Intelligent Solar Garden Light - Part 2

16,004

39

2

About: I enjoy cycling and photography, and especially photography whilst cycling. :)

Continuing from part 1

In this part I'm adding a PIR sensor.

Teacher Notes

Teachers! Did you use this instructable in your classroom?
Add a Teacher Note to share how you incorporated it into your lesson.

Step 1: PIR - Modification

I wanted to make the garden light PIR activated, so have added this PIR sensor from SparkFun.

Although the sensor has an input voltage of 5V to 12V DC, it actually runs at 3.3V. So, if you bypass the voltage regulator it will run using the battery in the garden light control unit. I powered the PIR up using 5V and then using my multimeter verified where to attach the new power feed.

Step 2: Attach PIR

I've wired the positive power to the switch builtin to the light controller. The ground wire goes directly to the negative side of the battery bay. The original positive power wire for the PIR sensor is taped up so that it doesn't short anything out. The analog output from the sensor goes to analog input A1 on the Wee. On this particular sensor, it goes low (<1V) when motion is detected.

Step 3: Enclosure

Now I just need to work out what sort of enclosure to put the PIR in.

Step 4: Code

(Code hacked from an RGB LED cross fade example by Clay Shirky <clay.shirky@nyu.edu>).
N.B. The led controller PCB turns the LEDs on when low, not high.

=============================================

/*
  • Intelligent Solar Powered Garden Light version 0.02 zzpza<at>truenames.co<dot>uk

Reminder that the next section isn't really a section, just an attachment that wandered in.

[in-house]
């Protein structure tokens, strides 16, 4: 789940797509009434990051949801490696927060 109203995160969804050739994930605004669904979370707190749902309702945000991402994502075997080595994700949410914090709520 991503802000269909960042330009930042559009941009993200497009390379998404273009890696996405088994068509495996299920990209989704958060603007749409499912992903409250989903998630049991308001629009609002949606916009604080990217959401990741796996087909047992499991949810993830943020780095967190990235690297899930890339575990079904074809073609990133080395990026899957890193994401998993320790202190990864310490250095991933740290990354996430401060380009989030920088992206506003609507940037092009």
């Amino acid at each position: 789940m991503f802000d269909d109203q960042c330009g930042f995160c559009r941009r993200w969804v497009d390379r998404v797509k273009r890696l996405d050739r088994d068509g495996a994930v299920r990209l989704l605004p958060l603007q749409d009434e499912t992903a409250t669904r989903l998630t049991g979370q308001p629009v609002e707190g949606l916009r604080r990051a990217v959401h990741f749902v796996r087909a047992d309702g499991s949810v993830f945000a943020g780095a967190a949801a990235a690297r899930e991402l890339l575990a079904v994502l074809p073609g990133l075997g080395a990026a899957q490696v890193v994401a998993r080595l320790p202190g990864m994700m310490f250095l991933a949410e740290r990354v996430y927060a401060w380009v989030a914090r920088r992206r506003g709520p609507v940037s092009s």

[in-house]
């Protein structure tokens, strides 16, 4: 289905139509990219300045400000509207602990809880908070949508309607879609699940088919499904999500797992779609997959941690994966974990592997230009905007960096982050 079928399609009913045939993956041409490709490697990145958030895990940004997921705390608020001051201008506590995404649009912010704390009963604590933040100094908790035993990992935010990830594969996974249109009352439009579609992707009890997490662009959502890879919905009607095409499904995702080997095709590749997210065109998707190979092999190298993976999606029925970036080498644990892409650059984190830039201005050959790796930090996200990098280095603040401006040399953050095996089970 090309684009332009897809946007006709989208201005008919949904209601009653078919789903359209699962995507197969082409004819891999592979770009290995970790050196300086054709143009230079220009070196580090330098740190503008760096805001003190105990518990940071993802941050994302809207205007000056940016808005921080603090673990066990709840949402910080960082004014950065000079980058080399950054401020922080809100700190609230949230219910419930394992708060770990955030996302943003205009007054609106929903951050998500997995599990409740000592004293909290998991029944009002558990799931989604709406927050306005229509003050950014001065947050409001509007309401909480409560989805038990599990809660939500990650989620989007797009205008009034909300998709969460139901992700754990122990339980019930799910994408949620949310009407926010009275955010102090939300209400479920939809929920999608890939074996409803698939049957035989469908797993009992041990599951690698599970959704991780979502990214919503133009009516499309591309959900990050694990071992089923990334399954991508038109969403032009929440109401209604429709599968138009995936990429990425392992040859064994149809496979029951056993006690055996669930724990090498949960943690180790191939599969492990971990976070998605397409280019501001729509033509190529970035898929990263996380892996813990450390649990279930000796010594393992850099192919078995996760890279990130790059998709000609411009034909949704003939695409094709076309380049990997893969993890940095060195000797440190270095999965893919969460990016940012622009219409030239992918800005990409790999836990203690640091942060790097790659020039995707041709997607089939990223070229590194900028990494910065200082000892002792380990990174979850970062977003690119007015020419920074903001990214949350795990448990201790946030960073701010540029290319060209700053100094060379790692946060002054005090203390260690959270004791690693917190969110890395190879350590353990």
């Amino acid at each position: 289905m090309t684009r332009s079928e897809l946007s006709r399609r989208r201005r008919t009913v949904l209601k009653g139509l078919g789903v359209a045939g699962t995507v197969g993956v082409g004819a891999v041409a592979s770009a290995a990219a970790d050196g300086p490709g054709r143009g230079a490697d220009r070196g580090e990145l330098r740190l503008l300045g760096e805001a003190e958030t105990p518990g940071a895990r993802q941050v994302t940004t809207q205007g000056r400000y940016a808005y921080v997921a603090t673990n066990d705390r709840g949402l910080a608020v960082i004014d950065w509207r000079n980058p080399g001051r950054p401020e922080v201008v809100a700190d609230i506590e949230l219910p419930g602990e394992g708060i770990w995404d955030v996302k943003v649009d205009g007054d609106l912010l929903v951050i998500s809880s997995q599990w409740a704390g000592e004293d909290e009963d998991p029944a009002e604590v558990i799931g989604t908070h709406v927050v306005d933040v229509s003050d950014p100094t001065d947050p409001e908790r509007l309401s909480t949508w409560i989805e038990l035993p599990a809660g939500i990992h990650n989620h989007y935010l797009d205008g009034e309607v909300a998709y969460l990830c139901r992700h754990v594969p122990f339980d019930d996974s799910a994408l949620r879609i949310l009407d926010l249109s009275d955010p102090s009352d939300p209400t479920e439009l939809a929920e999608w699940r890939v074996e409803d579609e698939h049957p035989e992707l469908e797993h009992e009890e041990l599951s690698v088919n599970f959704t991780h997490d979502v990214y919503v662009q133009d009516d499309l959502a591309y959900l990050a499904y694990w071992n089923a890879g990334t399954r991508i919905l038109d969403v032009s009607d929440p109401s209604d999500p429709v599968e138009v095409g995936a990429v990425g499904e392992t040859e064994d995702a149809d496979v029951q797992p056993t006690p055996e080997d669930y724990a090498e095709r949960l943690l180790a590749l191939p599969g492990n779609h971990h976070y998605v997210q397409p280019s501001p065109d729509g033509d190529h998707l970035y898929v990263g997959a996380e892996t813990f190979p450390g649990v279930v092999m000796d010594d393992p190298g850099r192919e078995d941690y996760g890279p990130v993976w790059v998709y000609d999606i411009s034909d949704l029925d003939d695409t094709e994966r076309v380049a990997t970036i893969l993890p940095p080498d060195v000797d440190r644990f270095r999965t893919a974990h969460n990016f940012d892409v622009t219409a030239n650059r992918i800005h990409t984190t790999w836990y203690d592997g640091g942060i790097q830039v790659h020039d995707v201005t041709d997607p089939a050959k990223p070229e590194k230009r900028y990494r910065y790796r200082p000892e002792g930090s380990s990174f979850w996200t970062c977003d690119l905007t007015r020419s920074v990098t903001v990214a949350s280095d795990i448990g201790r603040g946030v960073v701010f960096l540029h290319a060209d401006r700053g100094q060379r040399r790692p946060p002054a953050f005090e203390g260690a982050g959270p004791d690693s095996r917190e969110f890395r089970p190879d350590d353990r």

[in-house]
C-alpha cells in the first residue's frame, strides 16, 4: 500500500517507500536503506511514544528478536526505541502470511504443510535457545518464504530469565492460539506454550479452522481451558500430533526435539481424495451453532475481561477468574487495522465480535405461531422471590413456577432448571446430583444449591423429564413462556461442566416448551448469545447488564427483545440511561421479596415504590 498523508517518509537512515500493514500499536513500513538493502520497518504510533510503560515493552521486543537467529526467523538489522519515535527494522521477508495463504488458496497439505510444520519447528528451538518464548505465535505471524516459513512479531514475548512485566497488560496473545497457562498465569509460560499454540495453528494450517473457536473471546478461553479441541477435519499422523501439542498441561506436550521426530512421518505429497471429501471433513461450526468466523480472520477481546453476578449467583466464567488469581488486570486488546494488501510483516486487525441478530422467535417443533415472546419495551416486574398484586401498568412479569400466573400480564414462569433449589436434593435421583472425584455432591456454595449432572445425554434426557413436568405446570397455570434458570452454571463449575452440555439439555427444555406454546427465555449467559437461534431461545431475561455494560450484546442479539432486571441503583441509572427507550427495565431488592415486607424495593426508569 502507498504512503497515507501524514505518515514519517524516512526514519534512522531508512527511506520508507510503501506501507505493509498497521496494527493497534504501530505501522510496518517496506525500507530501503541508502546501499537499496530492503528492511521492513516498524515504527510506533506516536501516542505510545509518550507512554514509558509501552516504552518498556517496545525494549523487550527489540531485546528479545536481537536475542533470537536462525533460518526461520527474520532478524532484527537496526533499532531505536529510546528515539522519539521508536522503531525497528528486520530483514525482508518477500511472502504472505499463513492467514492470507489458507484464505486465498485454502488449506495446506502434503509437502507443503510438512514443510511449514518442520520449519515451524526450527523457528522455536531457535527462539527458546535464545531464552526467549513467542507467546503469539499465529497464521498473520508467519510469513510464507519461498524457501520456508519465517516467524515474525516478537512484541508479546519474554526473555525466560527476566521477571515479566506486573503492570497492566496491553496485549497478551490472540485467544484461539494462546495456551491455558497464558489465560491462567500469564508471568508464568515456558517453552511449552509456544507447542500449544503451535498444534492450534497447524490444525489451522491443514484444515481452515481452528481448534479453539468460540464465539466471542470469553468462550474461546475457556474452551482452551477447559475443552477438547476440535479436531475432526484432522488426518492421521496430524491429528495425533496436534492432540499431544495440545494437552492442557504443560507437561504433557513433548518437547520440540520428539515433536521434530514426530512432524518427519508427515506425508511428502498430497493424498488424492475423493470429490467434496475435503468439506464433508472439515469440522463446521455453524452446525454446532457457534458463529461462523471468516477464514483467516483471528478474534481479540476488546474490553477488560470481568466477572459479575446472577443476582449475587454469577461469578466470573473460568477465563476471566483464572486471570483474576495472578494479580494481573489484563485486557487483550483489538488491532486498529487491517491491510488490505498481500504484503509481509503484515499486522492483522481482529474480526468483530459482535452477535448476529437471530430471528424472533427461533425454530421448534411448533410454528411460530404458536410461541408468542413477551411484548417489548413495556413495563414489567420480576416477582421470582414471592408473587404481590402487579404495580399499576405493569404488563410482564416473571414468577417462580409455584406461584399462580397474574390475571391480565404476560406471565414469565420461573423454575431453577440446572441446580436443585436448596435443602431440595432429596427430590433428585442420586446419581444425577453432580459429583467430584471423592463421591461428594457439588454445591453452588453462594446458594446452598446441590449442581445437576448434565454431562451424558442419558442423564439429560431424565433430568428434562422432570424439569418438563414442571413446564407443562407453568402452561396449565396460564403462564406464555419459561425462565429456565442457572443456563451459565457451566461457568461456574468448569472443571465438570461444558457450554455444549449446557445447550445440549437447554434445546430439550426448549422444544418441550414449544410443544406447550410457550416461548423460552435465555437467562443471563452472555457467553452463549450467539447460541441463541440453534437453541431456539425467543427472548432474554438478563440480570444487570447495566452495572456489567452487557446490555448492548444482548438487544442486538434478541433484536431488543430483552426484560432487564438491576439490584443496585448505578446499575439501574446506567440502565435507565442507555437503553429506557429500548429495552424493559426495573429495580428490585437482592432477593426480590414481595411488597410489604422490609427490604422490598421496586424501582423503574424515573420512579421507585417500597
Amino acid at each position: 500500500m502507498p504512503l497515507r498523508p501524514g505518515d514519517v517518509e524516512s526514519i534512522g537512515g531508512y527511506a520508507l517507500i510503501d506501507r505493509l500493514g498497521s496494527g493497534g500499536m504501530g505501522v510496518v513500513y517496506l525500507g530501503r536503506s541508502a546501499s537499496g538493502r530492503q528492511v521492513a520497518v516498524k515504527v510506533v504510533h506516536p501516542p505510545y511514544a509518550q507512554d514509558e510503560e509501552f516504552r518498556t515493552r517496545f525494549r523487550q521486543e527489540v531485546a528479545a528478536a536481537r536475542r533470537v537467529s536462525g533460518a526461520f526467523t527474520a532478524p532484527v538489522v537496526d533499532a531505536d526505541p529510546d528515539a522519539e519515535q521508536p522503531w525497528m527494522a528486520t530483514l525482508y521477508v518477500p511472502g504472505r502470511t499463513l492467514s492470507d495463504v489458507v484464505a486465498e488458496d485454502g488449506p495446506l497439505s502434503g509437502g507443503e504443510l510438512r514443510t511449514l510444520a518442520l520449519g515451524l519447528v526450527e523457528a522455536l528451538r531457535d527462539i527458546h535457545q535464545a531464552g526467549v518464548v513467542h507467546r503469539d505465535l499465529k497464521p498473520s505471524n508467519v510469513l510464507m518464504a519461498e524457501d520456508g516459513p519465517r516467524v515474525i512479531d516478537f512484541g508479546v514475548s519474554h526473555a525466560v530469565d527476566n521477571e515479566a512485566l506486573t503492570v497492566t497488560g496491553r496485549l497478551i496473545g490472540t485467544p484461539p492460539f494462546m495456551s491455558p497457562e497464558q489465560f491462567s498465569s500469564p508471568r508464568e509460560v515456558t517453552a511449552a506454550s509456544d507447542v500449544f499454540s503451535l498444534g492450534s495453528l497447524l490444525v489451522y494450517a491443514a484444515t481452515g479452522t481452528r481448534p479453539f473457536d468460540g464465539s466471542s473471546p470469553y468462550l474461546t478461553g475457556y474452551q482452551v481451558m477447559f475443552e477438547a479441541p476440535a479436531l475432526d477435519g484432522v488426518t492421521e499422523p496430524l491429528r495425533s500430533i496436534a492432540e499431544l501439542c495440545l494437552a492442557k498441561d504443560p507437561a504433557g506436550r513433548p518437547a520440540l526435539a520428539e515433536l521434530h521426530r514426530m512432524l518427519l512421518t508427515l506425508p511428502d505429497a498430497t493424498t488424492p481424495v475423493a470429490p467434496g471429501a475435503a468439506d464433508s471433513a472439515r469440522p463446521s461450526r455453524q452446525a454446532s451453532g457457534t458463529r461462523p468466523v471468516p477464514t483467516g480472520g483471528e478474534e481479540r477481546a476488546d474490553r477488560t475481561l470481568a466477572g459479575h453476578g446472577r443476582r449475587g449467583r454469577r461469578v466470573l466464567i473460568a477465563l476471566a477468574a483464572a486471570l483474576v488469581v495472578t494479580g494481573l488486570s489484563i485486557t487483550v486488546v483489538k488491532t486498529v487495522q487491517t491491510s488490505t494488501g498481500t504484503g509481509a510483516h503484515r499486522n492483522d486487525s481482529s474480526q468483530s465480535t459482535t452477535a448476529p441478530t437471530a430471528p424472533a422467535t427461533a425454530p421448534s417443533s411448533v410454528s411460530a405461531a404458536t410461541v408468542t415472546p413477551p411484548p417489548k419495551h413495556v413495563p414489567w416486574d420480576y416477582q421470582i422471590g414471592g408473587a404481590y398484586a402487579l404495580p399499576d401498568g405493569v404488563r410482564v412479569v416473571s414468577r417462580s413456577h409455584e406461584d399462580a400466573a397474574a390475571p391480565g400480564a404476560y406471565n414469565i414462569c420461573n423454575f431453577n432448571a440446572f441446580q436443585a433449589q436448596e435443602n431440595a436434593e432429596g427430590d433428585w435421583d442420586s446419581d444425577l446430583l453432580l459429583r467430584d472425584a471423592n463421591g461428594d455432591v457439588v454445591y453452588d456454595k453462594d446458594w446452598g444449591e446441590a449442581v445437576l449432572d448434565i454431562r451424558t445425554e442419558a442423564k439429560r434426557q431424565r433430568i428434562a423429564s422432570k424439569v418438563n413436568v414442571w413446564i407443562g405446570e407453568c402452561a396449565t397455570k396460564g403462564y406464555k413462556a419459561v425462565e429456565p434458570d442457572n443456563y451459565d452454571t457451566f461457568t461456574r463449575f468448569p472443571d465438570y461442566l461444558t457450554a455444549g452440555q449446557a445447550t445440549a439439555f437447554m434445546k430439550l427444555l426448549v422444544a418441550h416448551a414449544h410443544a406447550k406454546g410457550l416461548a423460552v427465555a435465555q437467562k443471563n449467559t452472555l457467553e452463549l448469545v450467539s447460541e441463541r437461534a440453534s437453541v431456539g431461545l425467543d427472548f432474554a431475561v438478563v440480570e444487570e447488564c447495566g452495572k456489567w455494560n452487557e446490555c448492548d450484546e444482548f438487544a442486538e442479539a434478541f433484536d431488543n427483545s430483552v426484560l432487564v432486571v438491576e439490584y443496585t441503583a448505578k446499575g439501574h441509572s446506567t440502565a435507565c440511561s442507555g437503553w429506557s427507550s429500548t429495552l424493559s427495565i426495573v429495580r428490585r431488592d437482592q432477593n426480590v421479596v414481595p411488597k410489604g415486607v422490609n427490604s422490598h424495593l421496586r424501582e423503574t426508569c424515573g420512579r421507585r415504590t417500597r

• Original code example by Clay Shirky <clay.shirky<at>nyu<dot>edu>
*/

int ledPin = 3; // LED, connected to digital pin 3
int ledVal = 0; // value to send to pin
int wait = 20; // 20ms (.02 second) delay; shorten for faster fades
int solarPin = 0; // analog pin solar panel is connected to
int solarVal; // value read from solarpanel
int PIRPin = 1; // analog pin PIR is connected to
int PIRval; // value read from PIR
int ledState = 1; // status of LED
int counter = 0; // timer for LED

void setup()
{
Serial.begin(9600);
pinMode(ledPin, OUTPUT);
digitalWrite(ledPin, HIGH); // turn leds off
ledState=0;
delay(500);
}

void fadeDownLed()
{
digitalWrite(ledPin, LOW);
Serial.println("fadeDownLed");
for (int i=0; i <= 255; i++)
{
analogWrite(ledPin, i);
// Serial.print("fadeDownLed ");
// Serial.println(i);
delay(20);
}
digitalWrite(ledPin, HIGH);
ledState=0;
counter=0;
}

void fadeUpLed()
{
digitalWrite(ledPin, HIGH);
Serial.println("fadeUpLed");
for (int i=255; i >= 0; i--)
{
analogWrite(ledPin, i);
// Serial.print("fadeUpLed ");
// Serial.println(i);
delay(20);
}
digitalWrite(ledPin, LOW);
ledState=1;
}

void turnOffLed()
{
digitalWrite(ledPin, LOW);
ledState=1;
}

void turnOnLed()
{
digitalWrite(ledPin, HIGH);
ledState=0;
}

void readSolarPanel()
{
solarVal = analogRead(solarPin);
Serial.print("Solar: ");
Serial.println(solarVal);
}

void readPIR()
{
PIRval = analogRead(PIRPin);
Serial.print("PIR: ");
Serial.println(PIRval);
}

void loop()
{
readSolarPanel();
readPIR();
if (solarVal < 100 && ledState==0 && PIRval < 5)
{
fadeUpLed();
}
if (solarVal > 120 && ledState==1 && PIRval > 5)
{
fadeDownLed();
}
if (counter > 5000) // how long LEDs should be on for
{
fadeDownLed();
}
if (ledState == 1)
{
Serial.println(counter);
counter++;
}
}

Be the First to Share

    Recommendations

    • Made with Math Contest

      Made with Math Contest
    • Multi-Discipline Contest

      Multi-Discipline Contest
    • Robotics Contest

      Robotics Contest

    2 Discussions

    0
    None
    wierd idiot

    10 years ago on Introduction

    A bright idea! :P Lights up the darkness. One question, how much does the whole thing consume when on stand by?

    1 reply
    0
    None
    syraxwierd idiot

    Reply 10 years ago on Introduction

    about 35mA maybe :) the MCU power. I see this is arduino code I think is possible to put MCU is sleep mode and this will eat less power